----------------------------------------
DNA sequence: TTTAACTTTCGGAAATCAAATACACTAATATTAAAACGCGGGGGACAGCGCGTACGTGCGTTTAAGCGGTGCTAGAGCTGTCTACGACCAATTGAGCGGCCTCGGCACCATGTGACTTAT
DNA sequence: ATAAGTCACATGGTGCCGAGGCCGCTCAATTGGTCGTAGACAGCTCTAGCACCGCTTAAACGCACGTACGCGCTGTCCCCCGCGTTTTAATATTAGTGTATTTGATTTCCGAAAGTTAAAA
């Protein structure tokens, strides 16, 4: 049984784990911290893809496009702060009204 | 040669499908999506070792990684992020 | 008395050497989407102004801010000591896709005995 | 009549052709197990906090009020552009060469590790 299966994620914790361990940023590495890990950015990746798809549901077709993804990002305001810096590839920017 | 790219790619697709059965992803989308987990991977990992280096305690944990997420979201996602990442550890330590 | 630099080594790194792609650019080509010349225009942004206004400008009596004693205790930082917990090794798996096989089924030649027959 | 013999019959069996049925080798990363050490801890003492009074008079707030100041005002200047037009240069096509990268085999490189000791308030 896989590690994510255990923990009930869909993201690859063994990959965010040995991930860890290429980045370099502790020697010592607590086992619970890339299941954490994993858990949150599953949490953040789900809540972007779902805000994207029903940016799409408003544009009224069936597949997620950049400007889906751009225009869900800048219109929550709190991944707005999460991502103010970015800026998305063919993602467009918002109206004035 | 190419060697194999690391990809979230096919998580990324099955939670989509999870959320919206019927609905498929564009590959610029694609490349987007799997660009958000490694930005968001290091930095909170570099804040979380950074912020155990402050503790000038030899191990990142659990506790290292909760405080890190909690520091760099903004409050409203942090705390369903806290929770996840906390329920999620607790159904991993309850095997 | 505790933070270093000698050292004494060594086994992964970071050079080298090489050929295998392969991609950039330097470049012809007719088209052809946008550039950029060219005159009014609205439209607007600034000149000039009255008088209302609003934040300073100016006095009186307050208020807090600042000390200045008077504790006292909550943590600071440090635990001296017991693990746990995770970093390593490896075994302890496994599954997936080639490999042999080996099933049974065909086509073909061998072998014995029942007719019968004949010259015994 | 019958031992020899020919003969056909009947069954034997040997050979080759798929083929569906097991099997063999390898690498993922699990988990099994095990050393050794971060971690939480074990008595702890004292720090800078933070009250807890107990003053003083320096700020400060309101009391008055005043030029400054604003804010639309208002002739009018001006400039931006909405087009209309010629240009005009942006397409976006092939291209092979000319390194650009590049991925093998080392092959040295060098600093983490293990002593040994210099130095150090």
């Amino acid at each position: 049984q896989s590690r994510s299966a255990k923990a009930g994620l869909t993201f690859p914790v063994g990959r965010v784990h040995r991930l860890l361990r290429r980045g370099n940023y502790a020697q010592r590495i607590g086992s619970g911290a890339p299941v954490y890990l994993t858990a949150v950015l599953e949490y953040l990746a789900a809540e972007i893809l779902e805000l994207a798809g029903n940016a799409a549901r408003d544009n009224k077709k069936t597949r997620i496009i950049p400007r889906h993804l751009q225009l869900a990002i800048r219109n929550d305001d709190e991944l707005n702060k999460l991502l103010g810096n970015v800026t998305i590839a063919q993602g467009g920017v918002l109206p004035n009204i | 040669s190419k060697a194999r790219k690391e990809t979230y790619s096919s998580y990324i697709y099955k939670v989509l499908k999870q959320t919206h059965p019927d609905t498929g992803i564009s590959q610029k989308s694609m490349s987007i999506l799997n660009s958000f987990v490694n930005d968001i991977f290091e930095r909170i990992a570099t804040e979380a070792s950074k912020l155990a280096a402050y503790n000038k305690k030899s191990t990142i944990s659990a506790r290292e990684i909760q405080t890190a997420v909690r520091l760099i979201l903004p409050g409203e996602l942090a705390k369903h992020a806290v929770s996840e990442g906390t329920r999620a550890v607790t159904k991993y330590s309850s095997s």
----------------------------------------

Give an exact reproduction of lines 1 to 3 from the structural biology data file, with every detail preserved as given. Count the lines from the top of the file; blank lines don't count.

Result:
DNA sequence: TTTAACTTTCGGAAATCAAATACACTAATATTAAAACGCGGGGGACAGCGCGTACGTGCGTTTAAGCGGTGCTAGAGCTGTCTACGACCAATTGAGCGGCCTCGGCACCATGTGACTTAT
DNA sequence: ATAAGTCACATGGTGCCGAGGCCGCTCAATTGGTCGTAGACAGCTCTAGCACCGCTTAAACGCACGTACGCGCTGTCCCCCGCGTTTTAATATTAGTGTATTTGATTTCCGAAAGTTAAAA
């Protein structure tokens, strides 16, 4: 049984784990911290893809496009702060009204 | 040669499908999506070792990684992020 | 008395050497989407102004801010000591896709005995 | 009549052709197990906090009020552009060469590790 299966994620914790361990940023590495890990950015990746798809549901077709993804990002305001810096590839920017 | 790219790619697709059965992803989308987990991977990992280096305690944990997420979201996602990442550890330590 | 630099080594790194792609650019080509010349225009942004206004400008009596004693205790930082917990090794798996096989089924030649027959 | 013999019959069996049925080798990363050490801890003492009074008079707030100041005002200047037009240069096509990268085999490189000791308030 896989590690994510255990923990009930869909993201690859063994990959965010040995991930860890290429980045370099502790020697010592607590086992619970890339299941954490994993858990949150599953949490953040789900809540972007779902805000994207029903940016799409408003544009009224069936597949997620950049400007889906751009225009869900800048219109929550709190991944707005999460991502103010970015800026998305063919993602467009918002109206004035 | 190419060697194999690391990809979230096919998580990324099955939670989509999870959320919206019927609905498929564009590959610029694609490349987007799997660009958000490694930005968001290091930095909170570099804040979380950074912020155990402050503790000038030899191990990142659990506790290292909760405080890190909690520091760099903004409050409203942090705390369903806290929770996840906390329920999620607790159904991993309850095997 | 505790933070270093000698050292004494060594086994992964970071050079080298090489050929295998392969991609950039330097470049012809007719088209052809946008550039950029060219005159009014609205439209607007600034000149000039009255008088209302609003934040300073100016006095009186307050208020807090600042000390200045008077504790006292909550943590600071440090635990001296017991693990746990995770970093390593490896075994302890496994599954997936080639490999042999080996099933049974065909086509073909061998072998014995029942007719019968004949010259015994 | 019958031992020899020919003969056909009947069954034997040997050979080759798929083929569906097991099997063999390898690498993922699990988990099994095990050393050794971060971690939480074990008595702890004292720090800078933070009250807890107990003053003083320096700020400060309101009391008055005043030029400054604003804010639309208002002739009018001006400039931006909405087009209309010629240009005009942006397409976006092939291209092979000319390194650009590049991925093998080392092959040295060098600093983490293990002593040994210099130095150090």